How do you stop a Christmas tree thief?

Update December 2013: Sadly, Troop 374 didn’t have a 2013 Christmas Tree Lot. A lack of staff, the ongoing theft of trees and poor sales the past two years forced them to close.

The Grinch is alive and well and living in St. Louis. Or at least a reasonable facsimile.

We could see her — that’s right, her — in video surveillance footage from local TV station KTVI-Fox2. In 2009, this woman stole one Christmas tree from Boy Scout Troop 374. Last year, she stole another. And this year, she’s already stolen two!

Troop 374 has made selling Christmas trees a holiday tradition. For more than 50 years, it has used the proceeds to fund its great Scouting program. “This tree lot pays for everything we do year-round,” Scoutmaster Nick Kobel told FOX2. ”It pays for the tents, all the camping gear. Every tree counts; every little bit counts.”

Now this Grinch is spoiling Troop 374’s Christmas custom — again. So let me editorialize for a moment. Dr. Seuss wrote that his green villain’s “head wasn’t screwed on quite right” and its “heart was two sizes too small.” Sound like the scoundrel seen here?

Theft is always unacceptable, but this takes “wrong” to a new level. I mean, she stole Christmas trees. From a Boy Scout troop. On church property. During the holidays. One question for you, Ms. Grinch: Why?

But I have to step down from the soapbox and face reality. Boy Scout Christmas tree lots have always had to deal with thefts.

So what can you do to stop this despicable act?

Try these five tips to stop Christmas tree thieves in their tracks:

  1. Lock your trees by tying them to stakes, like Troop 374 did, or chaining them together so they’re harder to move individually.
  2. Secure your lot by surrounding it with fencing — electrified barbed wire optional. Sure, this won’t stop the most-determined thieves, but it will slow them down.
  3. Install motion detectors. Just Google the phrase “motion detector alarm” and you’ll find a variety of options. Some connect to a phone line and will remotely — and silently — call you when they detect movement. Other, cheaper units simply sound a high-decibel alarm.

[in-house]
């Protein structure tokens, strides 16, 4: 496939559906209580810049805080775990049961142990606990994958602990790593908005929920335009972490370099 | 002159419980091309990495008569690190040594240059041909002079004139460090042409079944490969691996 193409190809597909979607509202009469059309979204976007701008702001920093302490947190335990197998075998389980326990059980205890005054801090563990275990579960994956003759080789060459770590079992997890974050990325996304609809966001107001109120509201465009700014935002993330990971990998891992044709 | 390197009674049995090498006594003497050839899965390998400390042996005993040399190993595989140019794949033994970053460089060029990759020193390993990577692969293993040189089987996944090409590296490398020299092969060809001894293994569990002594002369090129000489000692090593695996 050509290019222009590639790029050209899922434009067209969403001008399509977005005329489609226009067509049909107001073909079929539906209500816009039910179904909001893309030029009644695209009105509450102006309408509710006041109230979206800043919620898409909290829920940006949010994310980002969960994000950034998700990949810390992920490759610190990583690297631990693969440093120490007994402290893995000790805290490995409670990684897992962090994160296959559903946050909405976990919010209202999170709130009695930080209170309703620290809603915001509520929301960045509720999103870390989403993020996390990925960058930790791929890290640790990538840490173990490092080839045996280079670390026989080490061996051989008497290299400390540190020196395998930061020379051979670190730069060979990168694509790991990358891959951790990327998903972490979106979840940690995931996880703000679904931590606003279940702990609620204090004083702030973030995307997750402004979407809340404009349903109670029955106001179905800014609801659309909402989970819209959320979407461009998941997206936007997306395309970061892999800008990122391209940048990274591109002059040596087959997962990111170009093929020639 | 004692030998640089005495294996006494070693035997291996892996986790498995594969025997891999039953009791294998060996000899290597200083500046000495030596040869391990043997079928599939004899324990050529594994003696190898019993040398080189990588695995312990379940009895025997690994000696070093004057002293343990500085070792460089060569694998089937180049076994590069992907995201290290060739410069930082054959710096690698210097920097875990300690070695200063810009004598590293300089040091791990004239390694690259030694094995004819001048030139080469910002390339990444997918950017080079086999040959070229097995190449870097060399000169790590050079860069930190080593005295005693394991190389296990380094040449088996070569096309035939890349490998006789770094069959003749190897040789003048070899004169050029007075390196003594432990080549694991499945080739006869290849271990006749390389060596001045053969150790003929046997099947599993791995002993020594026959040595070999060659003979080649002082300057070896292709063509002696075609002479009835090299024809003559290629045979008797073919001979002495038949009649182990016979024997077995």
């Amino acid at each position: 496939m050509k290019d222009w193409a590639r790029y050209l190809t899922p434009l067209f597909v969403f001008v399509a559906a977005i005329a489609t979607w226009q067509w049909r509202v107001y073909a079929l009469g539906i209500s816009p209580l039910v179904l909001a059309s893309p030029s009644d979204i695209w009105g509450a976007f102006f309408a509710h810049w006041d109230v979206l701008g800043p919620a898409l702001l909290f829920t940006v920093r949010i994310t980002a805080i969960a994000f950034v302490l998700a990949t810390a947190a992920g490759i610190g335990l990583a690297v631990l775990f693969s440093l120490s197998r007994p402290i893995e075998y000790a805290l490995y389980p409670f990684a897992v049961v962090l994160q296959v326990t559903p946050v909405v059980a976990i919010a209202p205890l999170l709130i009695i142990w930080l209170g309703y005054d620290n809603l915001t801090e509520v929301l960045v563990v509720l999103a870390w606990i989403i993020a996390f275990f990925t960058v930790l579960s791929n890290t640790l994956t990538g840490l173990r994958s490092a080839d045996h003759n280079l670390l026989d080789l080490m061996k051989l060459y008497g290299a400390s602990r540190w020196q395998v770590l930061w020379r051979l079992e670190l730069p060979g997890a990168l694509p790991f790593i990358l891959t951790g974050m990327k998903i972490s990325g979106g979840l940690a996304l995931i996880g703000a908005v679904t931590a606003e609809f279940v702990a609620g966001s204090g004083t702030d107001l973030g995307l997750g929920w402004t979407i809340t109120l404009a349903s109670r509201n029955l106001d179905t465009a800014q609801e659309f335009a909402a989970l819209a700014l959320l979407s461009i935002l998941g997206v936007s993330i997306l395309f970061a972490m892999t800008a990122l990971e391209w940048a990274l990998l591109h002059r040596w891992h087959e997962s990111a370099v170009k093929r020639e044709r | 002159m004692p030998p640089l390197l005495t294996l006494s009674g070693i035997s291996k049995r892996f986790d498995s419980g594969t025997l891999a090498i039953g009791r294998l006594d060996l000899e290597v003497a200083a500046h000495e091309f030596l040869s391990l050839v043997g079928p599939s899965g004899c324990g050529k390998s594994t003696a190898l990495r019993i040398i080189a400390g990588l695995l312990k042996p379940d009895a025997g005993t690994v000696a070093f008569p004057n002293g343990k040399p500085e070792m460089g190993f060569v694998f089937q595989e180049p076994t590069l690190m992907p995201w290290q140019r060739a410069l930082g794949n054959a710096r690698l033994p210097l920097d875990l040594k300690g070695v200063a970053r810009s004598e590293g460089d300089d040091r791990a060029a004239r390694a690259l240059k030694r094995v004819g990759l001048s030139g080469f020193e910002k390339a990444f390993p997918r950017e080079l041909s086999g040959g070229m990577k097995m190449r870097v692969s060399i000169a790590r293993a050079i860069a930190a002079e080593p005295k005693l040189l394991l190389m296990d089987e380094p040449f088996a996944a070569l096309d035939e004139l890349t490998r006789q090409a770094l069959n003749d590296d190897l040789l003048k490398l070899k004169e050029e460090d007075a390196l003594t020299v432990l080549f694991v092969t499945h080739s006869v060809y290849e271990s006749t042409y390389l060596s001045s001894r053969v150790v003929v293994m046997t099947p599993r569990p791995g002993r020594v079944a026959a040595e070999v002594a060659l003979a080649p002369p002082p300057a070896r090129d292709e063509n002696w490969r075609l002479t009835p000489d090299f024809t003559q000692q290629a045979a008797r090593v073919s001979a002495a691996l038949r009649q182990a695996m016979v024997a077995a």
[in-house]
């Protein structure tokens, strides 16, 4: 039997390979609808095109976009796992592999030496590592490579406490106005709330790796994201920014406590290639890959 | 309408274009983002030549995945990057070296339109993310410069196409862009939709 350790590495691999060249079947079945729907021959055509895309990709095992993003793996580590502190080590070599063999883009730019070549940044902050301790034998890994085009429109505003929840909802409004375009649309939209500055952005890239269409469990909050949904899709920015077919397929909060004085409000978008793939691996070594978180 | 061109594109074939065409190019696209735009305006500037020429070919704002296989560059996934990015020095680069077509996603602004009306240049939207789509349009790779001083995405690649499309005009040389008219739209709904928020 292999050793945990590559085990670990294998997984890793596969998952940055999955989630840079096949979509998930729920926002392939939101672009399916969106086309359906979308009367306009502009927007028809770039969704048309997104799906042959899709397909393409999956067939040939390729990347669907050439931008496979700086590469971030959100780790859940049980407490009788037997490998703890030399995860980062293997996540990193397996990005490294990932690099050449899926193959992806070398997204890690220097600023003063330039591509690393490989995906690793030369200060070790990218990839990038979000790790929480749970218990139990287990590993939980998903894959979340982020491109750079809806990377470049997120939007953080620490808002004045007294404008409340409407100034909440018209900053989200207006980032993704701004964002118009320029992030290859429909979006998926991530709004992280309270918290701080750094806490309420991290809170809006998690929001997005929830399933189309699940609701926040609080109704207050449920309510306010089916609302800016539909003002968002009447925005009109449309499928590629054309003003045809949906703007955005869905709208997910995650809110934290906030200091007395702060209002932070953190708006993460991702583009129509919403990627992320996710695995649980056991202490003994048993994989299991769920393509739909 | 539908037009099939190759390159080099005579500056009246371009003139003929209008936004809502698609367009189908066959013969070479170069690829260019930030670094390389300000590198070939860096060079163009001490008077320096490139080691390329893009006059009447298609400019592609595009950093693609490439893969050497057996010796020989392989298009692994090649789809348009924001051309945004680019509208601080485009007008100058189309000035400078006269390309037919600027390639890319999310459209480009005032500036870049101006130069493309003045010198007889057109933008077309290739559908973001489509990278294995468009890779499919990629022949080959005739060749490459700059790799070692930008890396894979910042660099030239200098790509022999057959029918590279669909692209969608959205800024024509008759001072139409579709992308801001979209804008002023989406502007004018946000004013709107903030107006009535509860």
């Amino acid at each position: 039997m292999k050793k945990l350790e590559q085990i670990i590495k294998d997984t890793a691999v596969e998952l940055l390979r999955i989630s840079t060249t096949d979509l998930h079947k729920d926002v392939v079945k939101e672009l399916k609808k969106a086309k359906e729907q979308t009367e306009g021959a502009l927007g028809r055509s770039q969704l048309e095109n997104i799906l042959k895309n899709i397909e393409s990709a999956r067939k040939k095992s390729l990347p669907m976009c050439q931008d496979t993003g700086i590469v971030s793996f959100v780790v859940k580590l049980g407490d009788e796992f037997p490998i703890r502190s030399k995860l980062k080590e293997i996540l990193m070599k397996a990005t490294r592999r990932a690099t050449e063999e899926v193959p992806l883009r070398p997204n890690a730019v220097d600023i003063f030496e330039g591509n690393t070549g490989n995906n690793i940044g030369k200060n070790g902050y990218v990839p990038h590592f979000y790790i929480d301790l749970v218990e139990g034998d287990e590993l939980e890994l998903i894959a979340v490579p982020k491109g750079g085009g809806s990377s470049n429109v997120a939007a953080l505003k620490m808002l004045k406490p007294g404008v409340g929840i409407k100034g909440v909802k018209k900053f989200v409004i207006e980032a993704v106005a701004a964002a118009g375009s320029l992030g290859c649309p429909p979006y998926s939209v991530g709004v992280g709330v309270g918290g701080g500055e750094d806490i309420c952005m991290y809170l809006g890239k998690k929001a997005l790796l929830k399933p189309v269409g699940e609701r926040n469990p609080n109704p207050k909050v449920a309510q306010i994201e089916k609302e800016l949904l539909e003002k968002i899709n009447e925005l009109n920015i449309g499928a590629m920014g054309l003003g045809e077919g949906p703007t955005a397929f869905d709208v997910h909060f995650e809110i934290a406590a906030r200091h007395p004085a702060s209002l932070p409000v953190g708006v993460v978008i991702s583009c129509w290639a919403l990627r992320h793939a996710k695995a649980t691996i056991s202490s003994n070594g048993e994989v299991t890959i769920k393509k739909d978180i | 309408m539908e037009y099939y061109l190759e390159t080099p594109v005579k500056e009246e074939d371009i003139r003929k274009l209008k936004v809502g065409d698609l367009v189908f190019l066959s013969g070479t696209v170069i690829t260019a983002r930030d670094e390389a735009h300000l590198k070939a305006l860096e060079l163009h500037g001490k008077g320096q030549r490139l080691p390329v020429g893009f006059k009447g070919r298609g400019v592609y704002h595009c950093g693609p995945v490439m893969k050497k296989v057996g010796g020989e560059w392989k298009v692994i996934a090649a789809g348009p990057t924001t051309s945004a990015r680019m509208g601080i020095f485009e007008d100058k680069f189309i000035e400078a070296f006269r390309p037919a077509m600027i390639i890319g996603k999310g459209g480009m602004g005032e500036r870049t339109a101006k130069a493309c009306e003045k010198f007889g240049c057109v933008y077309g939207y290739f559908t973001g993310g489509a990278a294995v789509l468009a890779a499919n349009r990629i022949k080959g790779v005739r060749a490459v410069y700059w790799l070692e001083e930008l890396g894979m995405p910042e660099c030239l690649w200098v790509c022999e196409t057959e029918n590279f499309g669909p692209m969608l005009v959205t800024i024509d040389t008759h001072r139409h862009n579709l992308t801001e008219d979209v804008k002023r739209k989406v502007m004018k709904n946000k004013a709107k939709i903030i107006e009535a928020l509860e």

4. Hire round-the-clock security. An expensive option, sure, but nothing beats a visible human presence. If you have enough willing volunteers, you could always enlist parents or troop alumni on their winter break from college to do this for free. Offer all-you-can-drink coffee, and/or give them a discount on buying a tree for themselves.
  5. Set up surveillance cameras to record thieves. This didn’t thwart the annual thefts at Troop 374′s lot, but it did give police valuable evidence. An inexpensive webcam connected to a computer could serve this purpose. Or if you have Wi-Fi at your lot, a device like a Dropcam will instantly alert you on your iPhone or Android whenever it detects motion.

And if a tree still gets stolen, follow the trail of pine needles.

How does your troop prevent this sort of theft? Share ideas by leaving a comment below.

10 thoughts on “How do you stop a Christmas tree thief?

  1. How Sad!!! All that I can really suggest is that she probably can’t afford to buy a tree and still wants to have her kids celebrate Christmas. Pray for her! She probably needs the prayers more than the Scouts need the money.

    • Then she should ask them if she could have one. Better yet she could put some time in helping them sell the trees and get one that way.

    • As one commenter on YouTube joked “now off to WalMart to steal the presents.” We’re talking about a Christmas tree, here, not bread or milk. It’s a want. And it’s a want that she knows is coming every year and has 12 months to save up for.

  2. I am the former Scoutmaster of Troop 374 and also the person interviewed inside near the computer. I have been dealing with tree theft for almost 30 years of the 55+ years we have been selling trees.